The Optical Illusions Appreciation Thread

Leaferne

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Doesn't run on Macs. :evil:
 

Mighty_Emperor

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Sun 21 May 2006


Seeing double: brainwaves offer scientists key to unravelling how optical illusions trick the mind

RICHARD GRAY SCIENCE CORRESPONDENT ([email protected])

SURREALIST paintings may never be the same again. Scientists have deciphered the secret behind how the brain can be tricked by optical illusions.

Psychologists at Glasgow University used advanced brain-imaging technology to map the brainwaves of volunteers as they looked at surreal images.

They found that the participants' brains absorbed all the information from a painting by breaking it down into separate "brainwaves", tiny electrical impulses in the brain.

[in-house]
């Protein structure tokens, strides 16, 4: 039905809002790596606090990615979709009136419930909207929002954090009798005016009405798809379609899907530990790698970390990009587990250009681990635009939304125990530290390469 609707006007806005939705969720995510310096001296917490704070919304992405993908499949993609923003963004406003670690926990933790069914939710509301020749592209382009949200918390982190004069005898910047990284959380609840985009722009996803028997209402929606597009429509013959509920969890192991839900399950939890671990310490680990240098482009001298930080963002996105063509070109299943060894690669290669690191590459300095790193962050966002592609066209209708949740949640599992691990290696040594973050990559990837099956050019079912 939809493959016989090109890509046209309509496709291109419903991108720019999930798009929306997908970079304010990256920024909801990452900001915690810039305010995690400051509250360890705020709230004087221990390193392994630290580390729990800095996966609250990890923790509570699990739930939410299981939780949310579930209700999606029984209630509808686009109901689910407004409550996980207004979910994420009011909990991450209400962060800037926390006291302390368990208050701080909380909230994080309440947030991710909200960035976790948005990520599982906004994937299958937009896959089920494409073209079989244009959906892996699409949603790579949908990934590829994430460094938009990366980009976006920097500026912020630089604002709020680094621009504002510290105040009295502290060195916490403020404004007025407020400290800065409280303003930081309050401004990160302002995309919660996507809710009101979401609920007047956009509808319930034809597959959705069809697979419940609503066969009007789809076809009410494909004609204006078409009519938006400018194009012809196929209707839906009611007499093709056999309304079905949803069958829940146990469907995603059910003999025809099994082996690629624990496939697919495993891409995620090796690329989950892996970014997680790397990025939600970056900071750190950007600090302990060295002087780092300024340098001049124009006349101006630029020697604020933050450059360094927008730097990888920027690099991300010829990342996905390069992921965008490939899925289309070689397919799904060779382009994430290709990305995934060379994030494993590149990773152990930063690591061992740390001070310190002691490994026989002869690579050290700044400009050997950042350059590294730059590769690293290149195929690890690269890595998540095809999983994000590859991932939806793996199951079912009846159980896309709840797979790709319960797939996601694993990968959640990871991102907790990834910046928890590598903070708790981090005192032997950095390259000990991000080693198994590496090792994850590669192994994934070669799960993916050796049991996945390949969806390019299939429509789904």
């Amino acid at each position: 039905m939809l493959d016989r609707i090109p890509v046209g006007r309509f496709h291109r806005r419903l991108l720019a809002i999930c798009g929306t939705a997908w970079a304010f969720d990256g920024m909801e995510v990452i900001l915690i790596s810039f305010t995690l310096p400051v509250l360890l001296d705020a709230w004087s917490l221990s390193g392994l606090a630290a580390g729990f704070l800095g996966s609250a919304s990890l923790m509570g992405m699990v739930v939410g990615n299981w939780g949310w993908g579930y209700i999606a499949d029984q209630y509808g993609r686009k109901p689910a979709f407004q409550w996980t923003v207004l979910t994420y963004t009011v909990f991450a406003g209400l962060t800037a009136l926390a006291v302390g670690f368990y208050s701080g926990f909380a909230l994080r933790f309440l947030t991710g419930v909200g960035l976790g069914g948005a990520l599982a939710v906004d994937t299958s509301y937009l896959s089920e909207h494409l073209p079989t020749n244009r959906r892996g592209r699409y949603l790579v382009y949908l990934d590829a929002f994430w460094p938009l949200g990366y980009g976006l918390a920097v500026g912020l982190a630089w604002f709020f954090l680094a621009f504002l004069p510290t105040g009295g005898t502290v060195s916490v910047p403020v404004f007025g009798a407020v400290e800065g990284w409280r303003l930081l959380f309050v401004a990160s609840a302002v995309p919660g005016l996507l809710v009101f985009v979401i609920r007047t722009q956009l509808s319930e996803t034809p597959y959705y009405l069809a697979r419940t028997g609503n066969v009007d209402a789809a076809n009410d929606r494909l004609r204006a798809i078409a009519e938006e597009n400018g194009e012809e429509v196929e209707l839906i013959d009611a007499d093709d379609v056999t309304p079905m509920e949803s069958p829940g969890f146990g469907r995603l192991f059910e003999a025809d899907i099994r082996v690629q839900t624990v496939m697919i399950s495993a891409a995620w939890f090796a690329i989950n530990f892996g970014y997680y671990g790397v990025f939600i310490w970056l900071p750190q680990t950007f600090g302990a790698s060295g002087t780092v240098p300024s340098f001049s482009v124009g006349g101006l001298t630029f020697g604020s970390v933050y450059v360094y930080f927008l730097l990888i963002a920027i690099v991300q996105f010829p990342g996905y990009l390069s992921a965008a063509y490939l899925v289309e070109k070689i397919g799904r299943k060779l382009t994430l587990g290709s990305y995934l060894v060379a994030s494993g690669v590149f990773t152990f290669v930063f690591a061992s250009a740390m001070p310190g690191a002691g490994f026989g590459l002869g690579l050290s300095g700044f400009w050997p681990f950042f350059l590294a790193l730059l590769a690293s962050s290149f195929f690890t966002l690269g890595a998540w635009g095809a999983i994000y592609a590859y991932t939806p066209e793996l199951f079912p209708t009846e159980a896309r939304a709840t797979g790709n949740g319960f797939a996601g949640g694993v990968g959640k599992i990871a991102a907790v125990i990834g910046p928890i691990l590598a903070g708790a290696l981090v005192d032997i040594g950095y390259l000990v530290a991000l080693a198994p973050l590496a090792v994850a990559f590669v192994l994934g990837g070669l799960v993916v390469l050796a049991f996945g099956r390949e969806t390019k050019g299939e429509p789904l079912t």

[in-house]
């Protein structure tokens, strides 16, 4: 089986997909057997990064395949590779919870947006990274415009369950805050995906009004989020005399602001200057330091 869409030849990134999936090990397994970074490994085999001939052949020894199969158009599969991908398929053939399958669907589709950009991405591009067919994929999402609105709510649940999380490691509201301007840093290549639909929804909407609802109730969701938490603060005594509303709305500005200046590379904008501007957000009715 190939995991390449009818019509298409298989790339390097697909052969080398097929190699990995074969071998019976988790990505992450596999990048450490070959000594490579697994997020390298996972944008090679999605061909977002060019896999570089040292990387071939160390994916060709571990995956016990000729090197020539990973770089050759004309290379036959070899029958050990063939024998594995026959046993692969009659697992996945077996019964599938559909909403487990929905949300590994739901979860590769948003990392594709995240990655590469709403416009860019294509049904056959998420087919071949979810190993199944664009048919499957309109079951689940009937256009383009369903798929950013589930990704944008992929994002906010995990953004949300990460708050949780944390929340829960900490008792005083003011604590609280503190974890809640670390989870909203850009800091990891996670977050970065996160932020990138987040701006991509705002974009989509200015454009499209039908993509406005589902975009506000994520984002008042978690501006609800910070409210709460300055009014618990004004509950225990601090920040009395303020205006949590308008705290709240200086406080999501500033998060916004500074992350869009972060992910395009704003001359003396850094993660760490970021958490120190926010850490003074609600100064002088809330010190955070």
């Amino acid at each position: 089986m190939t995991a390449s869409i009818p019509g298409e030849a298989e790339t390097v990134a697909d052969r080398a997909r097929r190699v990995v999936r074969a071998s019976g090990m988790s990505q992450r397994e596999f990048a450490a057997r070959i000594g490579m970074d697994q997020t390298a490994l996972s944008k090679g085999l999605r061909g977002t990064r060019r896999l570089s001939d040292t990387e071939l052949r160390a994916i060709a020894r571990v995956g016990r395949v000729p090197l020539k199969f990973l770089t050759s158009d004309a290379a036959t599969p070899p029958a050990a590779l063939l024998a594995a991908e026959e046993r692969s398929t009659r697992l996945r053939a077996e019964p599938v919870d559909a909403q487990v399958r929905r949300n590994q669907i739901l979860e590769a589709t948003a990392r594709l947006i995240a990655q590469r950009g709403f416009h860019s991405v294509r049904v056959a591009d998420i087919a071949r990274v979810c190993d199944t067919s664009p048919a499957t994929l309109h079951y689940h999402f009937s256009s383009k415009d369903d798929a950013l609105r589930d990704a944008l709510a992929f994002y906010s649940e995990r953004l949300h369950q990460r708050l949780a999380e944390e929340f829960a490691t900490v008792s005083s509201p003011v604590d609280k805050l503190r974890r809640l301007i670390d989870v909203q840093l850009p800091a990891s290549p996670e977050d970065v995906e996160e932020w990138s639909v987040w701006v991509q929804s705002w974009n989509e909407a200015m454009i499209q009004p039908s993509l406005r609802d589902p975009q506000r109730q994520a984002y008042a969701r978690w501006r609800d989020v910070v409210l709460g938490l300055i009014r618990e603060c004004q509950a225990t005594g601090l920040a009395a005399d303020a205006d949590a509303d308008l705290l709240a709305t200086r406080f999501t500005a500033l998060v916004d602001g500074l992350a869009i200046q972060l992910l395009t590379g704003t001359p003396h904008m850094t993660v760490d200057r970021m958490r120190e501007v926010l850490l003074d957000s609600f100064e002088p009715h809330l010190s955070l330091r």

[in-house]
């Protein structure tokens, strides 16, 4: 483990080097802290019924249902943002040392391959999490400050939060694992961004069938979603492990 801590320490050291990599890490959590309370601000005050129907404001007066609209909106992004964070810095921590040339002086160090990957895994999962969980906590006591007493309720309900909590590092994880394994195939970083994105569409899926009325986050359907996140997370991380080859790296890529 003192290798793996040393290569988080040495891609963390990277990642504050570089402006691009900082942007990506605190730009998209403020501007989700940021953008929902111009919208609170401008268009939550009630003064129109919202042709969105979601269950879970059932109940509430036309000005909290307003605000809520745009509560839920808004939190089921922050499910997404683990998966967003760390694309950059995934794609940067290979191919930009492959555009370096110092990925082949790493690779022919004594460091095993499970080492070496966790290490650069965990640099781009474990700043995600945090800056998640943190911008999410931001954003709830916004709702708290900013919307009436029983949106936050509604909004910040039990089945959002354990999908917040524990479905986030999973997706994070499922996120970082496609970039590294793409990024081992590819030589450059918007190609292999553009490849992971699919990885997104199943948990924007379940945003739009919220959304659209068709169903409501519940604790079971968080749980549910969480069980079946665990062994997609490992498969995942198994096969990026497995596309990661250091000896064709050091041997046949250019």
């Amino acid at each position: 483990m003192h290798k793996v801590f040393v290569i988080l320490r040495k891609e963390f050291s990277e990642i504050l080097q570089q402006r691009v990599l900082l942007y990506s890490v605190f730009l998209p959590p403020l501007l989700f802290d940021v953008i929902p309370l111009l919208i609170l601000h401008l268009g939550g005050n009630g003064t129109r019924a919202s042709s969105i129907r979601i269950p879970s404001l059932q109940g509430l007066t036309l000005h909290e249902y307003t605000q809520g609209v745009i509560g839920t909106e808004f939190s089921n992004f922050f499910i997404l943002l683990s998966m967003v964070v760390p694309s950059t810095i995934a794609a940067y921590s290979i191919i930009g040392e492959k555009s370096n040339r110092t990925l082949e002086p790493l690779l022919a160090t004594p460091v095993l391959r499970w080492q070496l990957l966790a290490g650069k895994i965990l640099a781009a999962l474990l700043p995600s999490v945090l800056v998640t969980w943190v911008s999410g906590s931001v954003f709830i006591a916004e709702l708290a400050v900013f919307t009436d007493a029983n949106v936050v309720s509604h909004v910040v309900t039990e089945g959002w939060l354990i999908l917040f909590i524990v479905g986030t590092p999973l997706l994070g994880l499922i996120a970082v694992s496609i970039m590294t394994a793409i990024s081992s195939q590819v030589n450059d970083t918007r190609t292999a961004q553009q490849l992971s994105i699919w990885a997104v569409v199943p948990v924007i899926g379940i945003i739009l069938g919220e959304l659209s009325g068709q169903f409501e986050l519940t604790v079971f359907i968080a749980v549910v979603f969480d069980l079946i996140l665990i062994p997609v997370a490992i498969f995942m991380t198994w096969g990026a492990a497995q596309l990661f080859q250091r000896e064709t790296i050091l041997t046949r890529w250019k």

But the researchers claim that while all the brainwaves occur at once, the brain is only able to decode one at a time, meaning the volunteers could only concentrate on a single aspect of the painting.

Dr Phillipe Schynes, who led the project, claims this explains why the brain is so easily fooled by optical illusions featuring hidden images that seem difficult to miss once they are noticed.

Examples include the picture where viewers will either see two faces opposing each other or a vase.

Schynes believes the brain has to switch between these brainwaves in order to "see" another part of the image, explaining why people experience a sudden moment of clarity.

He now hopes to use the research to understand why people can recognise faces. He believes that familiar faces trigger brainwaves that are easier for the brain to decode than unfamiliar ones, giving a feeling of recognition.

"We are really examining how the brain processes information and interprets images," he said. "In ambiguous paintings, people will see two possible interpretations of a painting but they will not see both at once.

"The brainwaves associated with one part of a painting may be slow, while another part may be fast. Although both sets of waves are created at the same time, the brain is only sensitive to one at a time, so it has to switch between them in order to see each, but cannot see both at once."